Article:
Opening up the dance floor is traditionally done with the bride and groom’s first dance and then the parents dances. Your "emcee" for the reception once again needs to command the attention of the guests and perform the announcement and hit the play button for the next play list, the First dance play list. This will be the list with "your" song, the song(s) for you and your parents to dance to, and if you wish, a bridal party song. After these important dances, it’s time to open the dance floor.
One of the main reasons the idea of having an iPod DJ a wedding came into play was to save money, the other was to be able to control what music gets played. You and your fiancée may be in love with a certain music artist or music style, but keep in mind that your guests may not share your passion. People tend to enjoy and dance to music they know, and your reception is not the right time to introduce them to something new and different. As strange as it may sound, your best bet in having a dance floor filled with people celebrating your wedding is to go with the old wedding standards to get them in the mood. Then you can throw in some of "your" music, tunes that they might not be that familiar with.
In creating your dancing play list, try to create sets of music that build in tempo to a peak and then drop down to a slow song. It’s hard to "read" what your guests want when preselecting all the music for the evening so try to set up play lists that will cover a wide selection of music genres. This gives your "emcee" or designated "iPod DJ" a chance to stop the music and change it to a different style if needed and create a flow to the dance floor while attempting to please all of your guests.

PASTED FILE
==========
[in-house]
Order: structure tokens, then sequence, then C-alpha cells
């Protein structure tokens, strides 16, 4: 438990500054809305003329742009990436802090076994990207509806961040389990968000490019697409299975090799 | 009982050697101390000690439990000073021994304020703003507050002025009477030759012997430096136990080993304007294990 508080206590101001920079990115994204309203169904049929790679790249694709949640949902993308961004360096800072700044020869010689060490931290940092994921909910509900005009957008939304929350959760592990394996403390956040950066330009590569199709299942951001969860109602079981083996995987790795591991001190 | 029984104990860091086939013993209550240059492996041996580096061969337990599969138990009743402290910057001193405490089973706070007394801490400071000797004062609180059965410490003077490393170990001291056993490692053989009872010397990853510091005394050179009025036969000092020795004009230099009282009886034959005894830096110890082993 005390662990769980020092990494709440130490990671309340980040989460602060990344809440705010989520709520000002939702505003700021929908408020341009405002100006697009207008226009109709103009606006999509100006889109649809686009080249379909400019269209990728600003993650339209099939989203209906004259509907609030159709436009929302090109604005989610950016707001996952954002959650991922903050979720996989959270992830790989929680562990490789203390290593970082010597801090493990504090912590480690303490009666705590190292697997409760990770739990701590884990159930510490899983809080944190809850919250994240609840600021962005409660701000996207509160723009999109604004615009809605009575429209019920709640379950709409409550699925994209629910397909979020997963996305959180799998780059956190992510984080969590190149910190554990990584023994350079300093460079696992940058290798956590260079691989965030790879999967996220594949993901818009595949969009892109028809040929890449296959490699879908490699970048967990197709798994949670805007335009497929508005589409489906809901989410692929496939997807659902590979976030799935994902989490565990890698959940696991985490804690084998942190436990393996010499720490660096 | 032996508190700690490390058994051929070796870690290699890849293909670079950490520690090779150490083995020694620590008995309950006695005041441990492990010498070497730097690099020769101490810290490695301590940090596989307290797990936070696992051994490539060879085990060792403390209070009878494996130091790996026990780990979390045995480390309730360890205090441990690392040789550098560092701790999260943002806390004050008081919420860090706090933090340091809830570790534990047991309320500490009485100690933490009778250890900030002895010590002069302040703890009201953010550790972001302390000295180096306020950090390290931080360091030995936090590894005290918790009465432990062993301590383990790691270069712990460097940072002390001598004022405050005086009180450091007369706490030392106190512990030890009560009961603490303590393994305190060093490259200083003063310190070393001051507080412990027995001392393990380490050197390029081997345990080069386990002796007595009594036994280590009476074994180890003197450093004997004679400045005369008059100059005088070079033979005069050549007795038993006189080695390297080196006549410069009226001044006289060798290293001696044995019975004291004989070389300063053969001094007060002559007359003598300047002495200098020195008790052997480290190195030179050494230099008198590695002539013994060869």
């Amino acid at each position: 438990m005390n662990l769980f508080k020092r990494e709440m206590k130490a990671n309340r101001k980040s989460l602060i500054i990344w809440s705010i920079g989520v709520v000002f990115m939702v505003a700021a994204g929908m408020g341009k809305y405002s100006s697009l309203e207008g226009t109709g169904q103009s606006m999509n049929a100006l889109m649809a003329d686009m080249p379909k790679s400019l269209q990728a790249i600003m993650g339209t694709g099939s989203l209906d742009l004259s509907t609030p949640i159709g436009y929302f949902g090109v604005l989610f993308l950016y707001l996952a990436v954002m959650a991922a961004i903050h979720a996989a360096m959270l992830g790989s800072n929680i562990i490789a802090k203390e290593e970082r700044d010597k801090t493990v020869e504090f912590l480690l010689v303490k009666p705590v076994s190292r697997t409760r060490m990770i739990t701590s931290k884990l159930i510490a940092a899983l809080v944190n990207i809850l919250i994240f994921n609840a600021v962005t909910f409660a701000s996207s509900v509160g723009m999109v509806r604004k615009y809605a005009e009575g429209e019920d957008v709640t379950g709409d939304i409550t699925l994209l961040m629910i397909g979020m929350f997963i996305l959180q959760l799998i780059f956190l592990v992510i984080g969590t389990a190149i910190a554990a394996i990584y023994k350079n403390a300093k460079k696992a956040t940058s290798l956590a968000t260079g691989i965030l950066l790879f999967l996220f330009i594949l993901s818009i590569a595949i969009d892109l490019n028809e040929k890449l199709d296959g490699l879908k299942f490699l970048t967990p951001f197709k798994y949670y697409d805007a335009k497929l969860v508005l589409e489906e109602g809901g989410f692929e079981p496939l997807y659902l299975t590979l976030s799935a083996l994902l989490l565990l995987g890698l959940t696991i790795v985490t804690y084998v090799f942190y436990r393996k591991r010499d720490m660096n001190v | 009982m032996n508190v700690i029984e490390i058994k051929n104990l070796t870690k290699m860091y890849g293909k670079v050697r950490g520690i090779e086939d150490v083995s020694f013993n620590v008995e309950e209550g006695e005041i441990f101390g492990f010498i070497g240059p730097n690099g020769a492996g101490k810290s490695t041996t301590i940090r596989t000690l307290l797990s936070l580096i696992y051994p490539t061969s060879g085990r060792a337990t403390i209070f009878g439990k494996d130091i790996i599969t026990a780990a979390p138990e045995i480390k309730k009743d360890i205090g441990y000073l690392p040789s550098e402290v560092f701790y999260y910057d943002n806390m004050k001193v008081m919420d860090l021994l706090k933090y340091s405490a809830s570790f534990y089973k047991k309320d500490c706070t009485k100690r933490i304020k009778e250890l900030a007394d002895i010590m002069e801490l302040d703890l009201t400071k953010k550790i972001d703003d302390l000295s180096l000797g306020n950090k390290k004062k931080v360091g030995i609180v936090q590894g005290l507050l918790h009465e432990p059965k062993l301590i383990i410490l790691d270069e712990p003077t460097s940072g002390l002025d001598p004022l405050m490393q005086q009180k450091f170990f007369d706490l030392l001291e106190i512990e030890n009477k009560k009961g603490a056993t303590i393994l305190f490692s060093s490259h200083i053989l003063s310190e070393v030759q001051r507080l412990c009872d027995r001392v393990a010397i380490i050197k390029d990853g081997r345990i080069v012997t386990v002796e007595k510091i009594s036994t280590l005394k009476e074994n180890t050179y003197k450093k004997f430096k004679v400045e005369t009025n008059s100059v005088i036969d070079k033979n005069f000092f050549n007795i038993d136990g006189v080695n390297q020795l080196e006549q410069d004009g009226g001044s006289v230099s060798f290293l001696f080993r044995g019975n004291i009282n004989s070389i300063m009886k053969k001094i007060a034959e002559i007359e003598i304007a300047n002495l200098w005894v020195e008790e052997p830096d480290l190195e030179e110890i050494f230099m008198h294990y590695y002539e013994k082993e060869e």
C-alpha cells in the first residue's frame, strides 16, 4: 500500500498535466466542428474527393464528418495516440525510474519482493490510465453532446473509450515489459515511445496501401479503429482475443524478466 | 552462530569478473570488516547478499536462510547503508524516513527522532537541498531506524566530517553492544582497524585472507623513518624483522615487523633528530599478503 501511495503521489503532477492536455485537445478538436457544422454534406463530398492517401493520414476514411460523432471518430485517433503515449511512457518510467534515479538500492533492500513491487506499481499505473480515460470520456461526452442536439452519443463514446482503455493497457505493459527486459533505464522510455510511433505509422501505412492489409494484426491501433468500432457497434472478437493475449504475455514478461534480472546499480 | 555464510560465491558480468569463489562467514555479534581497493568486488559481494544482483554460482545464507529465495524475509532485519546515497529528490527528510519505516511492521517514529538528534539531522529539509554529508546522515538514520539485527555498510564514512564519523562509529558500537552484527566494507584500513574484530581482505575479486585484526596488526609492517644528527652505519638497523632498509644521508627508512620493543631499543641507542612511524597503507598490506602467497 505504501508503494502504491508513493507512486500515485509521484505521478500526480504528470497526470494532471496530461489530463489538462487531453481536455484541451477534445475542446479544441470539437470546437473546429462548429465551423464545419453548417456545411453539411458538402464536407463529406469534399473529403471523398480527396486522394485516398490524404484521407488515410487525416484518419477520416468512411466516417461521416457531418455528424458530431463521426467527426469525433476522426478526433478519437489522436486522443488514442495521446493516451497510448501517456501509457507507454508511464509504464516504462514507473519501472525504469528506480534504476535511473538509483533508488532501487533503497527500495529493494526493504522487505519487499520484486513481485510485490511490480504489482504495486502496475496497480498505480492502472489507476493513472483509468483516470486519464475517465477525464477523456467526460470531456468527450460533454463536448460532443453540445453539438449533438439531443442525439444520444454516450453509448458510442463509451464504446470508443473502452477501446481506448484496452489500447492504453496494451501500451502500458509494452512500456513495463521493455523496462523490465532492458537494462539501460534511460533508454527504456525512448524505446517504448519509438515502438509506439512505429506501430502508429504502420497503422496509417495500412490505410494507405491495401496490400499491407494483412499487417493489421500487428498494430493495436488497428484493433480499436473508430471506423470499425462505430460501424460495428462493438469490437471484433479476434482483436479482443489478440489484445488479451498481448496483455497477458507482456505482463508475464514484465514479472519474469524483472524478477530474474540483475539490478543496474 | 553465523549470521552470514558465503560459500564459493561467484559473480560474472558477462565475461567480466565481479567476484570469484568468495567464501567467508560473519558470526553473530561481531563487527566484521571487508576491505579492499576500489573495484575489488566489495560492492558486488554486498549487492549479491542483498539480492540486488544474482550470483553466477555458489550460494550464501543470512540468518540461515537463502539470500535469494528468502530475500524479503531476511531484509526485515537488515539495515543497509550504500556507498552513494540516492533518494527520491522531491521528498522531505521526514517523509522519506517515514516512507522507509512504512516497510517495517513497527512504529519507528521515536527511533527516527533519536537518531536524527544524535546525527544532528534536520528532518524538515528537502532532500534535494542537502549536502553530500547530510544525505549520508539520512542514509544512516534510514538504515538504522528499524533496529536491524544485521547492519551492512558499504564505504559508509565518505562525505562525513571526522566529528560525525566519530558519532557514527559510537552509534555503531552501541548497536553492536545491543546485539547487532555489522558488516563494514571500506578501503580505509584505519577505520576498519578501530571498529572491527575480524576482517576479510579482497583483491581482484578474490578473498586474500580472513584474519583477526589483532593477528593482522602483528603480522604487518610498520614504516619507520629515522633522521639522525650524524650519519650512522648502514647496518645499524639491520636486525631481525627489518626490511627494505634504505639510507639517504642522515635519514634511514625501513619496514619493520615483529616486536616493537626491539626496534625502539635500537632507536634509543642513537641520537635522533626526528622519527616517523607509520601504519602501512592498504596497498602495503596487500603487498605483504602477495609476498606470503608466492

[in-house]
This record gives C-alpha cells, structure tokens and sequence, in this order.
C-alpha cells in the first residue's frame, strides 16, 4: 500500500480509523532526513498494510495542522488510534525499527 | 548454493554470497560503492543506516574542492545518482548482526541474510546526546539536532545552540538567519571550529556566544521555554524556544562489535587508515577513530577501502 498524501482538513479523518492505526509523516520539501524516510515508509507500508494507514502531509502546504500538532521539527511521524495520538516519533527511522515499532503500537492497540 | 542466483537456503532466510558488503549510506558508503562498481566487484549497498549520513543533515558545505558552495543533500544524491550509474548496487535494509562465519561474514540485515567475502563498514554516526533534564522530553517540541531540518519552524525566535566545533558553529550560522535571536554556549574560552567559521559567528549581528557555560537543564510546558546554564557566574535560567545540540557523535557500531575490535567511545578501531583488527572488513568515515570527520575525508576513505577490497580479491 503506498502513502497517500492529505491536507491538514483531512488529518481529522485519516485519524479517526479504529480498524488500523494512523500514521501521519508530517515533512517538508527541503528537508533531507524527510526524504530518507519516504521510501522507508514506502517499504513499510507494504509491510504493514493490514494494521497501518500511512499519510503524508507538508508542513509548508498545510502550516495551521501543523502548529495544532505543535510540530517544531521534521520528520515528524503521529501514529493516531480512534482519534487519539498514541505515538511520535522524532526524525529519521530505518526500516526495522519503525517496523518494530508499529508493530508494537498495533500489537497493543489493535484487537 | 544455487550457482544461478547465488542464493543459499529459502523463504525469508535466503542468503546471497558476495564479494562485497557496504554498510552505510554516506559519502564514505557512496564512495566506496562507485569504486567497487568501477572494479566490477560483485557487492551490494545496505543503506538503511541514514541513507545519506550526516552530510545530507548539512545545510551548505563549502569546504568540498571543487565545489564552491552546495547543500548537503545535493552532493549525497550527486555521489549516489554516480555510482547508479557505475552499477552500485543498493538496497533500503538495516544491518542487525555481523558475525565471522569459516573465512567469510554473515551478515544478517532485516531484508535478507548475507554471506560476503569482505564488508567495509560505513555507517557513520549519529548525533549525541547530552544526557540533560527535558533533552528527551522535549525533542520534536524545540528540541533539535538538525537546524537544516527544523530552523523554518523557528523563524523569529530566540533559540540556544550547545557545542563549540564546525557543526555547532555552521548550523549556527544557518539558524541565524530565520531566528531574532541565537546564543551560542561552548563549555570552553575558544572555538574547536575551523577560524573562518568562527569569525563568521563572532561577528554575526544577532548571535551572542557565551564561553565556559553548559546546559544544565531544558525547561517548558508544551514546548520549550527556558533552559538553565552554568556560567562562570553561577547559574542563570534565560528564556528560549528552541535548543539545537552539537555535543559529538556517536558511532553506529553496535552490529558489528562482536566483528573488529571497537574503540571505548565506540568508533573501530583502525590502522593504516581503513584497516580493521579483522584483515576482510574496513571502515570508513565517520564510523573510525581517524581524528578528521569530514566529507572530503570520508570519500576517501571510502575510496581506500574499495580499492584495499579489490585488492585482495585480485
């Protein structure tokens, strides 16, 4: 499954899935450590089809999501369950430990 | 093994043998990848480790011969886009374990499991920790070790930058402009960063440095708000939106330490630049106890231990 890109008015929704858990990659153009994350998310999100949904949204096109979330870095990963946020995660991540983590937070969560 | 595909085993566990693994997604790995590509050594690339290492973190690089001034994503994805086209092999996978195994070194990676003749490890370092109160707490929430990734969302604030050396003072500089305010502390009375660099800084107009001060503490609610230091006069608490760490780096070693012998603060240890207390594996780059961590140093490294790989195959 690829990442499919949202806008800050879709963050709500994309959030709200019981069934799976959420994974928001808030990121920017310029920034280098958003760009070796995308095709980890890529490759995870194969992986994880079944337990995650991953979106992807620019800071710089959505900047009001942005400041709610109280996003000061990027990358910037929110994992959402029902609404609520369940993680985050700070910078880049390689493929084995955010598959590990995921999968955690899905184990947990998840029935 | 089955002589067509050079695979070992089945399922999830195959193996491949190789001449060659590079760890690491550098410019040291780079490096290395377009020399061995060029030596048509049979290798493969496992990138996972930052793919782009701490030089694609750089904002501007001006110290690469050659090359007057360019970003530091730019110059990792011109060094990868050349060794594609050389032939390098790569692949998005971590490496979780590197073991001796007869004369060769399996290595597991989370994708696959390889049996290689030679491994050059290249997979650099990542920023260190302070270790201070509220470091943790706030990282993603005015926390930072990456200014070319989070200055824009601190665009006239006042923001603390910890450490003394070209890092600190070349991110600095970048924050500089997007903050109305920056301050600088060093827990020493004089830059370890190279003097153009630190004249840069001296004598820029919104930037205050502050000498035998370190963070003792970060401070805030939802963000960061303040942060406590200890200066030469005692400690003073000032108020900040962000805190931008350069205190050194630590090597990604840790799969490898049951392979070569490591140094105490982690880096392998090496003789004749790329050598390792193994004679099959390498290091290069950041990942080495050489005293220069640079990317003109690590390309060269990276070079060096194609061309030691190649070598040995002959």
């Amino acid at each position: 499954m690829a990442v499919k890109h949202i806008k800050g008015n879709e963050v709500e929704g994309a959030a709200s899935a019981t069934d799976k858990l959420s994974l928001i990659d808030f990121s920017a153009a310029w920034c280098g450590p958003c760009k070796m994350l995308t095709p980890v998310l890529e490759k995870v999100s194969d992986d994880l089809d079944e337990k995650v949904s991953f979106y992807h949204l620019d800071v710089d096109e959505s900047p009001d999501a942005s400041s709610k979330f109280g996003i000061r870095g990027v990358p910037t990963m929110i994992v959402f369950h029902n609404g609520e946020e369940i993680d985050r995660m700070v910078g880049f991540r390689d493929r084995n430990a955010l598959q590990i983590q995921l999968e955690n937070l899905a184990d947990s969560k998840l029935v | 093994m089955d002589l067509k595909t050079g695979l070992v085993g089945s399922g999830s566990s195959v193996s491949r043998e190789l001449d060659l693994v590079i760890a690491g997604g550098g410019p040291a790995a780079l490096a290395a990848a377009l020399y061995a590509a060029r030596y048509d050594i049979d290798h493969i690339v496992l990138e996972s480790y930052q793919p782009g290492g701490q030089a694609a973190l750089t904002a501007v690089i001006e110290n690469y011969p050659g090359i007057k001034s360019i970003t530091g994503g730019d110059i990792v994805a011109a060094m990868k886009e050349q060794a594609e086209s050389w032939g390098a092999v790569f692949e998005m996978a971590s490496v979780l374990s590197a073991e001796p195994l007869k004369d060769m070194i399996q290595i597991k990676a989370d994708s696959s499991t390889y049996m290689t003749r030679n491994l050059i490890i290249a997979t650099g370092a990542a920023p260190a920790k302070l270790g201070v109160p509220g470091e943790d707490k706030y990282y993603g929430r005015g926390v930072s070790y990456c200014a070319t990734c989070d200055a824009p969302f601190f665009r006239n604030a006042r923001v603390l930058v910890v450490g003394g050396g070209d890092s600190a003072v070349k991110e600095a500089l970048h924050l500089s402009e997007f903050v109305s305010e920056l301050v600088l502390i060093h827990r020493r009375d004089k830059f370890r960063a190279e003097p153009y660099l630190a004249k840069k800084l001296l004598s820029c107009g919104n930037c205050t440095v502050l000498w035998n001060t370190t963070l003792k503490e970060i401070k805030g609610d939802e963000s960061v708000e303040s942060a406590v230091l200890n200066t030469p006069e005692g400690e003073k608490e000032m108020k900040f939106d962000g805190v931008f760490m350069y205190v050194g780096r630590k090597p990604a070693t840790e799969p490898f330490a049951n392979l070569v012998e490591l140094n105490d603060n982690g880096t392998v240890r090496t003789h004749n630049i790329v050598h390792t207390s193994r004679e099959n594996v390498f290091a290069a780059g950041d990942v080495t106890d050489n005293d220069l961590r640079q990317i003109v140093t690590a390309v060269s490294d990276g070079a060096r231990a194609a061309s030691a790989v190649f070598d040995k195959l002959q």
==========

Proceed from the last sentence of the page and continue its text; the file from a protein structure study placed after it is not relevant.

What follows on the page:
Choose your "emcee" carefully as they will need to not only be the voice of the reception, they will also need to handle the music and fix anything that goes wrong. You will need someone that is willing to give up celebrating with you and that is willing to dedicate themselves to the task and work the entire event without drinking too much.
That is your iPod wedding. If it sounds like a lot of work, it is. Once again, we go back to the reasons it was suggested brides do an iPod wedding, saving money and controlling the music.
Let’s look at the first reason, saving money. Your out of the pocket expenses with an iPod wedding is $600 or more just for the PA rental, but you need to factor in your time locating the PA, picking the PA up, delivering the PA, any damage done to the PA while it is in your care, and your time to return the PA following the reception. Also factor in your time spent putting together your play lists, the purchasing of songs that you don’t have, etc. Not to mention finding the right "emcee" that can not only speak clearly on the mic, they also understand how to operate the PA and iPod. Since iPods are not always reliable, you might even want to have on hand a second iPod as a backup.